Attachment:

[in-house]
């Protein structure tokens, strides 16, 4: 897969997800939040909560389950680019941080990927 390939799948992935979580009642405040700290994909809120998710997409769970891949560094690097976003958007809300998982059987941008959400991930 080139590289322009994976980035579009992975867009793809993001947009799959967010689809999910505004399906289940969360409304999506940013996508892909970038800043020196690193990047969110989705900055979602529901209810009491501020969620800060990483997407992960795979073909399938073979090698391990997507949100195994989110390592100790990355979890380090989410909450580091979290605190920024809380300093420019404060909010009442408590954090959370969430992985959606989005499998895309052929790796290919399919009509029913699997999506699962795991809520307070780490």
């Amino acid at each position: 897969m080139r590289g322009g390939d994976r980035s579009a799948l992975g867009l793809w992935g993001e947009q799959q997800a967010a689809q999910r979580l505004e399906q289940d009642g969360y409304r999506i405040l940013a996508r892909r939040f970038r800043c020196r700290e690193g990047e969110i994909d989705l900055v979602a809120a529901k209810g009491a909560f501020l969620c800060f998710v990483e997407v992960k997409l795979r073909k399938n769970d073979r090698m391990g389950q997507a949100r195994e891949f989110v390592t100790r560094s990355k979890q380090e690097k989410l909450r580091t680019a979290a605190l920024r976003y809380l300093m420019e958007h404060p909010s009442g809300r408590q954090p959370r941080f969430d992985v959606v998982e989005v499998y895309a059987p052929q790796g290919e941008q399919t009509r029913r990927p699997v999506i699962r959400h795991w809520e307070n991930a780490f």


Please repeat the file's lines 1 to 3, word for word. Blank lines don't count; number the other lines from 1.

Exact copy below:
[in-house]
């Protein structure tokens, strides 16, 4: 897969997800939040909560389950680019941080990927 390939799948992935979580009642405040700290994909809120998710997409769970891949560094690097976003958007809300998982059987941008959400991930 080139590289322009994976980035579009992975867009793809993001947009799959967010689809999910505004399906289940969360409304999506940013996508892909970038800043020196690193990047969110989705900055979602529901209810009491501020969620800060990483997407992960795979073909399938073979090698391990997507949100195994989110390592100790990355979890380090989410909450580091979290605190920024809380300093420019404060909010009442408590954090959370969430992985959606989005499998895309052929790796290919399919009509029913699997999506699962795991809520307070780490």
């Amino acid at each position: 897969m080139r590289g322009g390939d994976r980035s579009a799948l992975g867009l793809w992935g993001e947009q799959q997800a967010a689809q999910r979580l505004e399906q289940d009642g969360y409304r999506i405040l940013a996508r892909r939040f970038r800043c020196r700290e690193g990047e969110i994909d989705l900055v979602a809120a529901k209810g009491a909560f501020l969620c800060f998710v990483e997407v992960k997409l795979r073909k399938n769970d073979r090698m391990g389950q997507a949100r195994e891949f989110v390592t100790r560094s990355k979890q380090e690097k989410l909450r580091t680019a979290a605190l920024r976003y809380l300093m420019e958007h404060p909010s009442g809300r408590q954090p959370r941080f969430d992985v959606v998982e989005v499998y895309a059987p052929q790796g290919e941008q399919t009509r029913r990927p699997v999506i699962r959400h795991w809520e307070n991930a780490f």